Tuesday, August 07, 2007

Recommended English Language Dictionaries and Reference Books

Have a question about English grammar or usage but don’t know where to find answers? Here’s a shortlist of dictionaries and reference books no student or teacher of English should be without. If you haven’t studied grammar before, David Crystal’s Rediscover Grammar (Pearson Longman, 2004, 3rd ed.) and George Davidson’s Phrases, Clauses and Sentences (Learners, 2002) are excellent introductions that will equip you with an understanding of the necessary terminology and of how grammar works.

Oxford Advanced Learner’s Dictionary (OALD)
Cambridge Advanced Learner’s Dictionary (CALD)
Macmillan English Dictionary for Advanced Learners (MEDAL)
Longman Dictionary of English Language and Culture (LDELC)

Do not underestimate advanced learners’ dictionaries — they are perfect if you’re a teacher or student of English because they take nothing for granted, hence are exceptionally clear and address learners’ errors and difficulties. All of the above are excellent. As well as giving you the meaning of a word, a good dictionary should provide copious examples, tell you whether a verb is transitive or intransitive and which preposition(s) go/goes with it, whether an adjective is used attributively or predicatively, whether a noun is countable or uncountable, whether the noun is usually plural or singular, whether it is used with a plural verb, typical errors to avoid, etc. The LDELC lists people, cities, institutions, etc. which have a special place in English-speaking cultures — what, for example, is an 18–30 holiday, the Bloomsbury Group, or Remembrance Sunday?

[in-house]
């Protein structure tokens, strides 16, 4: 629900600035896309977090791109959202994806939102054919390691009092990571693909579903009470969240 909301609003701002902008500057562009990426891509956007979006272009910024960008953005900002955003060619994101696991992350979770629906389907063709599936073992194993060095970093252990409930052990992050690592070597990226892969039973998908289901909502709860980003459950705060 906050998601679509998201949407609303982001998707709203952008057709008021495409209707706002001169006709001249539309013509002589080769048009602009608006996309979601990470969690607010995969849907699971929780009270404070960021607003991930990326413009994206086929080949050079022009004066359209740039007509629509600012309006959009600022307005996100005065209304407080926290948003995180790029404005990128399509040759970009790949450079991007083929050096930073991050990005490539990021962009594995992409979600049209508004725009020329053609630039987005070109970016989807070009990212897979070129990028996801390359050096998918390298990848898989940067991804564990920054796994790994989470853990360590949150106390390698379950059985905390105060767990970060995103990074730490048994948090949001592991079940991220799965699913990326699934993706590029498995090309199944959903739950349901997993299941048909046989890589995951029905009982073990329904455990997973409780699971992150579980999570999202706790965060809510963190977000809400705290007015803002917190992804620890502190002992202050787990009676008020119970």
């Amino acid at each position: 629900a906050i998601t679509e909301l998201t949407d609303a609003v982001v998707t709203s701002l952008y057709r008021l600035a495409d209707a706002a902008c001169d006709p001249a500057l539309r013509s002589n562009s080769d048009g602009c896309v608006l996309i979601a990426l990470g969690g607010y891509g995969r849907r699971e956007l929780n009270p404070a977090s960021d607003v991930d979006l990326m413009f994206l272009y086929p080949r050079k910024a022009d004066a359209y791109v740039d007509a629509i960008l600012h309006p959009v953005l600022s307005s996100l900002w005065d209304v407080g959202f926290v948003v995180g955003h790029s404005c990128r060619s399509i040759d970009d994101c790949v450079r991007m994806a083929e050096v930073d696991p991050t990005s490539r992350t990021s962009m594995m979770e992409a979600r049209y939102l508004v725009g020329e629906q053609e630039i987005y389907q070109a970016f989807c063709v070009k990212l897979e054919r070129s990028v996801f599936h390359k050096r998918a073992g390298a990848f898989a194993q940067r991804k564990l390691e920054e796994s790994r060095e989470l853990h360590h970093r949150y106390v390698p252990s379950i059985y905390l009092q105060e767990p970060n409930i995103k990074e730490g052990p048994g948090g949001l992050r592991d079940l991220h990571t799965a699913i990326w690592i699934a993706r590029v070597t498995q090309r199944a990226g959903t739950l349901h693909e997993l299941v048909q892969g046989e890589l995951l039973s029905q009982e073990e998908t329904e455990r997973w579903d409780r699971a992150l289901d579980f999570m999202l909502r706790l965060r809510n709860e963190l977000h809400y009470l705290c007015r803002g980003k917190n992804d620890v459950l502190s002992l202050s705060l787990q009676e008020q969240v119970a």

Both OALD and MEDAL have International Student Editions (ISEs) costing about half the standard editions. CALD is very affordable too and comes with a CD-ROM. It is best to choose a dictionary that uses the International Phonetic Alphabet (IPA) to transcribe pronunciation, as do all dictionaries listed here. (For this reason, avoid most Oxford dictionaries except the OALD.) And remember that you need an advanced learner’s dictionary (not a learner’s dictionary).

Practical English Usage
by Michael Swan (PEU)
Collins Cobuild English Usage (CCEU)
Collins Cobuild English Grammar (CCEG)

PEU is a book teachers and teacher-trainers swear by. (Go for the ISE — it costs half the deluxe edition, which has more colour but exactly the same content.) CCEU has a Usage section and a Grammar section, and comes with a CD-ROM. Some questions addressed in these books: Do we say Chris is one of those people who sleep like a baby (or sleeps)? Why? And do we say The committee are unable to agree (or is)?

Do note the titles exactly: Collins Cobuild produces a variety of different grammars, not all of them useful as reference works.

Singapore English in a Nutshell
by Adam Brown
English Language Myths: 30 Beliefs That Aren’t Really True by Adam Brown
What You Need to Know about British & American English by George Davidson
Troublesome Words by Bill Bryson

The first is exceptionally useful if you wish to know the main differences between Singapore English and Standard English. The second is invaluable because it deals with mistaken beliefs about English — many perpetuated by the teaching profession! The third is an extremely clear and comprehensive account of the main differences (spelling, grammar, vocabulary) between British and American English. The last is very helpful if you aim to be a careful writer.


Anonymous said...

I hope you will keep updating your content constantly as you have one dedicated reader here.

The Grammar Terrorist said...

Thank you!